Despite feeling true to the Ninth Doctor’s TV adventuring, The Beast of Babylon doesn’t feature Rose Tyler as the Doctor’s companion, even if her presence constantly hangs over these proceedings. Instead, Higson introduces an original creation to help the Doctor in his Babylonian mission: Ali, a teenage girl from the planet Karkinos who gets swept up in the Doctor’s latest adventure. Higson slots events into an unusual gap in the story Rose; this tale unfolds in the time between the Doctor leaving Rose and Mickey and then returning to ask Rose for a second time if she’ll join him: “did I mention that it also travels in time?” Revisiting canonical events via an altered perspective means that the story can have some fun with familiar moments, for example showing the Doctor rehearsing how he’s going to speak to Rose by practicing an appropriate face. It makes you wonder just how many seemingly spontaneous gestures our favourite Time Lord has rehearsed across his many years…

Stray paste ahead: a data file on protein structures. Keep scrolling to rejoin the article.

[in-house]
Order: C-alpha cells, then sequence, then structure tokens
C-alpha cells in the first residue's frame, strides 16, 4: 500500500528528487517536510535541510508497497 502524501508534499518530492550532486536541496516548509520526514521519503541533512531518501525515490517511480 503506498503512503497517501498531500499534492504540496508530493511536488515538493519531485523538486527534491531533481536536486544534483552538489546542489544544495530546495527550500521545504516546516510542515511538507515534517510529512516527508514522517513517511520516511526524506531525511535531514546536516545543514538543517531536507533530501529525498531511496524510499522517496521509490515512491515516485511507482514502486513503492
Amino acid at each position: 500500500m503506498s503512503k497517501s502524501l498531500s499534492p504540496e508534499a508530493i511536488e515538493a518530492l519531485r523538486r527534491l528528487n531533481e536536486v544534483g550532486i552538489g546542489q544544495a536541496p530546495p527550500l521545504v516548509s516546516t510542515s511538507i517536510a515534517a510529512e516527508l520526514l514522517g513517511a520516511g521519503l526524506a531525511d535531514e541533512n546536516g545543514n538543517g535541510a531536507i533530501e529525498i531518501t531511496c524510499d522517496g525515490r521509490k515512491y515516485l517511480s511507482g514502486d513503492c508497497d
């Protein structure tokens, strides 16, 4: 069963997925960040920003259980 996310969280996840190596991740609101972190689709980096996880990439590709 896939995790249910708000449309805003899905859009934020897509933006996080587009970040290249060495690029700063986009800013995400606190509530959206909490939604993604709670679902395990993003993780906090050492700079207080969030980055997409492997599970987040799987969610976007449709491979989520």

What’s even more impressive than a new slant on an old moment, though, is the way that Charlie Higson uses this particular story gap to explore a vital theme resonating with the Doctor’s interest in Rose Tyler: essentially, that he needs a companion with the values and virtues of humanity. Ali is almost another Adam  – highlighting how a true companion should behave – and she allows The Beast of Babylon to dramatise what it means to accompany the Doctor through space and time. Higson’s carefully crafted wordplay continues into a gag about Ali being an “a-star” student, with this badge of (astrological) excellence eventually taking on a rather unexpected meaning. Ali also quickly recognises the Doctor as a Time Lord and deduces that he has a TARDIS, making her highly knowledgeable character a different proposition to many of those who travel with the Doctor. If the TV companion’s role is to offer new audiences a way into the Doctor’s strange life, then this example fulfills a rather distinct function. Ali isn’t an identification figure so much as an intensification figure: she intensifies fan-readers’ established sense of the Ninth Doctor’s psychology, as well as deepening the notion that Rose Tyler is the perfect fit for this incarnation at this time.